Back to school: Tips to help younger students have a successful first week
Structure and socialization skills are key, says UCLA Health’s Dr. Shilpa Baweja.
As kids return to the classroom this fall, things may look and feel a bit more normal than last year, when schools were transitioning from remote to in-person learning. Still, first-day jitters are common with children of all ages, whether they’re transitioning to a new school or just from one grade to the next.
How can parents make that first week more comfortable for their elementary school kids?
Providing structure and helping kids with socialization skills are keys to a successful transition, says Shilpa Baweja, PhD, LCSW, co-director of the Parenting & Children’s Friendship Program at the Jane and Terry Semel Institute for Neuroscience and Human Behavior at UCLA.
Dr. Baweja offers these tips parents can implement now to make the first few days of school go smoother:
Create a schedule
Parents should create a realistic schedule for their children that allows enough time for them to complete their tasks.
“Really sitting down and writing it out can be enlightening,” Dr. Baweja says. “What we often find is that parents are spending too much time trying to get kids to eat, and often the kids are not getting enough sleep.”
She notes that parents tend to either underestimate – or overestimate – what their kids can do. “We do a lot of educating on what you can expect kids to do at certain ages, whether it’s with parent assistance or independently,” she says, “which is always surprising to families.”
What’s most important is that the schedule is realistic and can be implemented, Dr. Baweja says. “Parents must be pragmatic about what their kids can get done during the day and allot enough time to do it.”
Set a consistent bedtime
Dr. Baweja notes that once kids stop daily naps, they still need to sleep a set number of hours.
Setting a consistent bedtime and creating time to help your child wind down beforehand will ensure your child is getting the sleep he or she requires.
“When kids’ bodies are rested and they know what to expect, having that schedule and structure of a set bedtime helps kids cope with all the stress around them,” she says.
Help children make friends
One of the remnants of the pandemic era is that some children may have difficulty socializing with their peers, Dr. Baweja says, and it can be stressful to leave their home environment. Such children often have difficulty expressing their thoughts and feelings, which can result in frustration and negative behaviors, she says.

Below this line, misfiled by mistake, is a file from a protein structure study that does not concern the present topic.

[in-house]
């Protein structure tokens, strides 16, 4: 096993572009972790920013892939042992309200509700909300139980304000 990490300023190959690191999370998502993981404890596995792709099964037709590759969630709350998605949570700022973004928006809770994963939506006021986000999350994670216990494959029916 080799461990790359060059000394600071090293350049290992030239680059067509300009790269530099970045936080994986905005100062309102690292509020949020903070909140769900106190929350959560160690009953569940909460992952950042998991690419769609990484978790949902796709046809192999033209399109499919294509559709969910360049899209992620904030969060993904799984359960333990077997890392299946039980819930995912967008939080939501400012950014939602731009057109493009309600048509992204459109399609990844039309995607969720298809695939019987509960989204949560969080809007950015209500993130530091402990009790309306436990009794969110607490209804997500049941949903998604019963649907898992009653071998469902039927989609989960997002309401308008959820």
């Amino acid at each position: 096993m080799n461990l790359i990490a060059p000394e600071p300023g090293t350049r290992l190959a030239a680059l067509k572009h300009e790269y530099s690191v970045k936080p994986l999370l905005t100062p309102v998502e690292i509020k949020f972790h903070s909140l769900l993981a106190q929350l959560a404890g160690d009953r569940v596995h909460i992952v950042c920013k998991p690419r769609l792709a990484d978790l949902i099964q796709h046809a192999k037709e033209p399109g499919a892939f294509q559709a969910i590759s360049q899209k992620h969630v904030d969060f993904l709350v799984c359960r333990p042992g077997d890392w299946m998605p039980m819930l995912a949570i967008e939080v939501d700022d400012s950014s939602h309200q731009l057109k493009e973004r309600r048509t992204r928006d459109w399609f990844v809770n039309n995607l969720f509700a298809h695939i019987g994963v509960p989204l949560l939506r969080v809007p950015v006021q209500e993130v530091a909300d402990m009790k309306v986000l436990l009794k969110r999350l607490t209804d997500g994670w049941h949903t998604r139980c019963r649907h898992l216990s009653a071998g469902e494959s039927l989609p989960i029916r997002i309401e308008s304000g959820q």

To help children connect with a friend, she suggests parents seek the assistance of their child’s teacher on or before the first day of school.
“That first week of school sets the tone, and if kids don’t start to connect it will snowball,” Dr. Baweja says. “Parents can proactively ask teachers to help connect their child with someone – for example, assigning them a buddy when they go to lunch – and to keep their eyes and ears open to kids who would be a good fit for them.”
Parents can model social skills by introducing themselves to other parents, she says. “It’s such a basic suggestion, but we don’t do that enough when we’re rushing from point A to point B. Making that face-to-face connection will help our kids socially.”
Attending back-to-school or meet-and-greet events prior to the first day also can help reduce a child’s anxiety, Dr. Baweja says.
Spend 5 minutes with your child daily
Carving out just five minutes of one-on-one time with your child each day can benefit both of you, Dr. Baweja says. Whether it’s during bath time or reading a book at bedtime, checking in with your child serves a lot of purposes, including talking about how their day went and prepping them for the next school day.
She suggests setting a timer and turning off electronics, including your phone, so there are no distractions.
“It’s something that’s sweet and simple to implement,” Dr. Baweja says. “It really fosters goodwill between parents and children.”
Learn more about the Parenting & Children’s Friendship Program at UCLA Health.
Jennifer Karmarkar is the author of this article.